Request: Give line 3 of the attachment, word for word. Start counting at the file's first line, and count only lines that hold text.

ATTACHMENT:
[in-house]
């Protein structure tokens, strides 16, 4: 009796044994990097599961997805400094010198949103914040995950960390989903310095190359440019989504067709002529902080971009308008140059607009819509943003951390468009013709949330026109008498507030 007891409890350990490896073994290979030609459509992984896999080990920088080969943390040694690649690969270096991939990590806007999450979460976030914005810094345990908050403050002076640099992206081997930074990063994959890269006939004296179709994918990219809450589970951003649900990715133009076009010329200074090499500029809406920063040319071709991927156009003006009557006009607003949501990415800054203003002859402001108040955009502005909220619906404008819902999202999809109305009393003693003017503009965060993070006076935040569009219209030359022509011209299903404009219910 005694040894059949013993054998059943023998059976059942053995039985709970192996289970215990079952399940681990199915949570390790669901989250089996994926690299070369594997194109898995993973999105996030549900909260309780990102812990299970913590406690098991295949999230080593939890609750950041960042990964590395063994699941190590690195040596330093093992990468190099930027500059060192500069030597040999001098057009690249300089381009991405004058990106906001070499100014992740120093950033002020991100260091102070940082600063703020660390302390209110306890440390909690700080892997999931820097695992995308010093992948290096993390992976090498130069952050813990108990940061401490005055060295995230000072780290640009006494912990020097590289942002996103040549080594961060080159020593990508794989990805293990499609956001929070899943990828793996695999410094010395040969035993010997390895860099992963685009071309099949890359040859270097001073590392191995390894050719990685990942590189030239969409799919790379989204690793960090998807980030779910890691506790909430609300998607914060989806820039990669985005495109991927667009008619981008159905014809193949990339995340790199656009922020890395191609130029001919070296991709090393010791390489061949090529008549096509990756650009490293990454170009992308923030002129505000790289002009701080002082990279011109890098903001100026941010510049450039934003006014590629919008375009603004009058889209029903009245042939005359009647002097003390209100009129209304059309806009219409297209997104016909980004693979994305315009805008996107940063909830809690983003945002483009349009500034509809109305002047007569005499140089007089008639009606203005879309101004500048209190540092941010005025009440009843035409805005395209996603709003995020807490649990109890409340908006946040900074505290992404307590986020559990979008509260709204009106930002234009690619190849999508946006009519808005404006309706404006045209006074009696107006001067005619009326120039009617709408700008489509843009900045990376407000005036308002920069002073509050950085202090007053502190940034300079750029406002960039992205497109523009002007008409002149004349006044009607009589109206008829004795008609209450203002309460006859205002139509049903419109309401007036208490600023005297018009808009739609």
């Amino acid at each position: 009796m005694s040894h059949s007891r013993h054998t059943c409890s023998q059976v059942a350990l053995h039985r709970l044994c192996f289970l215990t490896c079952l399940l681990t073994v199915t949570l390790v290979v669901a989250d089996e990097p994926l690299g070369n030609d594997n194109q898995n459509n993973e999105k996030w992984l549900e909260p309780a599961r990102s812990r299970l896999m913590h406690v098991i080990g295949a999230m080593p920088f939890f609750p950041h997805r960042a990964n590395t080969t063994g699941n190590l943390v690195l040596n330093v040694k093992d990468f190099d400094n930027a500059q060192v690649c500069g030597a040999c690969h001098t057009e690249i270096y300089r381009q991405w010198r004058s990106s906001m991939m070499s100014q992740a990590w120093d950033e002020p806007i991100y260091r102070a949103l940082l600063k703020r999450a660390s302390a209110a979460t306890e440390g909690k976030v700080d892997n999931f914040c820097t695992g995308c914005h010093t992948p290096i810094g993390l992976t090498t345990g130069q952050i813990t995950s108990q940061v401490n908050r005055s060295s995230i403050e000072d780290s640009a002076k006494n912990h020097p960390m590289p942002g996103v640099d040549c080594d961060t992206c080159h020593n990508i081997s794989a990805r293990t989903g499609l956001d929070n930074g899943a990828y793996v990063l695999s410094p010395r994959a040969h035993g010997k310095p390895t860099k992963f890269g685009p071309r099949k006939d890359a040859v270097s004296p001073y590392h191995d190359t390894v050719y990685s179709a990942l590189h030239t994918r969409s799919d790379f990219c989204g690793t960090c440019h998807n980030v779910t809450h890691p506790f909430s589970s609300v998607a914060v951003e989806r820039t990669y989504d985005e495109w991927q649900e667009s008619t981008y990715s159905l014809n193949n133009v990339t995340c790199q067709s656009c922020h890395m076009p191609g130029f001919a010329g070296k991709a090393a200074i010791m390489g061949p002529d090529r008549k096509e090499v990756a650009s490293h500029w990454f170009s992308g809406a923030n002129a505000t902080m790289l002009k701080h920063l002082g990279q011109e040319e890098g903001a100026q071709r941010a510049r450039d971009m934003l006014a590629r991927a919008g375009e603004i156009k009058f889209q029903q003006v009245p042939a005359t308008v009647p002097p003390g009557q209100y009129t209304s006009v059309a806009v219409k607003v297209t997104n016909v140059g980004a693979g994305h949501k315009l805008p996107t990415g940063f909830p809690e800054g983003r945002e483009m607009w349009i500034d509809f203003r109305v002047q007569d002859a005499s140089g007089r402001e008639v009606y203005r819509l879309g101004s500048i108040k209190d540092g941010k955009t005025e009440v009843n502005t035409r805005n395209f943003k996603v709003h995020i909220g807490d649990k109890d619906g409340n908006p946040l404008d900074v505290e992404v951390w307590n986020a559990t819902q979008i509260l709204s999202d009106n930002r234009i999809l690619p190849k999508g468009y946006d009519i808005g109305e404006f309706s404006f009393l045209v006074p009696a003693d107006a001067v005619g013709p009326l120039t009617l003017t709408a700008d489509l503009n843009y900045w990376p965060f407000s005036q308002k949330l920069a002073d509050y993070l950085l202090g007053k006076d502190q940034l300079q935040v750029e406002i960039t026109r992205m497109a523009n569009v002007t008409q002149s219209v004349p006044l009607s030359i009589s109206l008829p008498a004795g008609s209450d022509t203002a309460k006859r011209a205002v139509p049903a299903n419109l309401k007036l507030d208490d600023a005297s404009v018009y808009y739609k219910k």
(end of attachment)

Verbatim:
């Amino acid at each position: 009796m005694s040894h059949s007891r013993h054998t059943c409890s023998q059976v059942a350990l053995h039985r709970l044994c192996f289970l215990t490896c079952l399940l681990t073994v199915t949570l390790v290979v669901a989250d089996e990097p994926l690299g070369n030609d594997n194109q898995n459509n993973e999105k996030w992984l549900e909260p309780a599961r990102s812990r299970l896999m913590h406690v098991i080990g295949a999230m080593p920088f939890f609750p950041h997805r960042a990964n590395t080969t063994g699941n190590l943390v690195l040596n330093v040694k093992d990468f190099d400094n930027a500059q060192v690649c500069g030597a040999c690969h001098t057009e690249i270096y300089r381009q991405w010198r004058s990106s906001m991939m070499s100014q992740a990590w120093d950033e002020p806007i991100y260091r102070a949103l940082l600063k703020r999450a660390s302390a209110a979460t306890e440390g909690k976030v700080d892997n999931f914040c820097t695992g995308c914005h010093t992948p290096i810094g993390l992976t090498t345990g130069q952050i813990t995950s108990q940061v401490n908050r005055s060295s995230i403050e000072d780290s640009a002076k006494n912990h020097p960390m590289p942002g996103v640099d040549c080594d961060t992206c080159h020593n990508i081997s794989a990805r293990t989903g499609l956001d929070n930074g899943a990828y793996v990063l695999s410094p010395r994959a040969h035993g010997k310095p390895t860099k992963f890269g685009p071309r099949k006939d890359a040859v270097s004296p001073y590392h191995d190359t390894v050719y990685s179709a990942l590189h030239t994918r969409s799919d790379f990219c989204g690793t960090c440019h998807n980030v779910t809450h890691p506790f909430s589970s609300v998607a914060v951003e989806r820039t990669y989504d985005e495109w991927q649900e667009s008619t981008y990715s159905l014809n193949n133009v990339t995340c790199q067709s656009c922020h890395m076009p191609g130029f001919a010329g070296k991709a090393a200074i010791m390489g061949p002529d090529r008549k096509e090499v990756a650009s490293h500029w990454f170009s992308g809406a923030n002129a505000t902080m790289l002009k701080h920063l002082g990279q011109e040319e890098g903001a100026q071709r941010a510049r450039d971009m934003l006014a590629r991927a919008g375009e603004i156009k009058f889209q029903q003006v009245p042939a005359t308008v009647p002097p003390g009557q209100y009129t209304s006009v059309a806009v219409k607003v297209t997104n016909v140059g980004a693979g994305h949501k315009l805008p996107t990415g940063f909830p809690e800054g983003r945002e483009m607009w349009i500034d509809f203003r109305v002047q007569d002859a005499s140089g007089r402001e008639v009606y203005r819509l879309g101004s500048i108040k209190d540092g941010k955009t005025e009440v009843n502005t035409r805005n395209f943003k996603v709003h995020i909220g807490d649990k109890d619906g409340n908006p946040l404008d900074v505290e992404v951390w307590n986020a559990t819902q979008i509260l709204s999202d009106n930002r234009i999809l690619p190849k999508g468009y946006d009519i808005g109305e404006f309706s404006f009393l045209v006074p009696a003693d107006a001067v005619g013709p009326l120039t009617l003017t709408a700008d489509l503009n843009y900045w990376p965060f407000s005036q308002k949330l920069a002073d509050y993070l950085l202090g007053k006076d502190q940034l300079q935040v750029e406002i960039t026109r992205m497109a523009n569009v002007t008409q002149s219209v004349p006044l009607s030359i009589s109206l008829p008498a004795g008609s209450d022509t203002a309460k006859r011209a205002v139509p049903a299903n419109l309401k007036l507030d208490d600023a005297s404009v018009y808009y739609k219910k």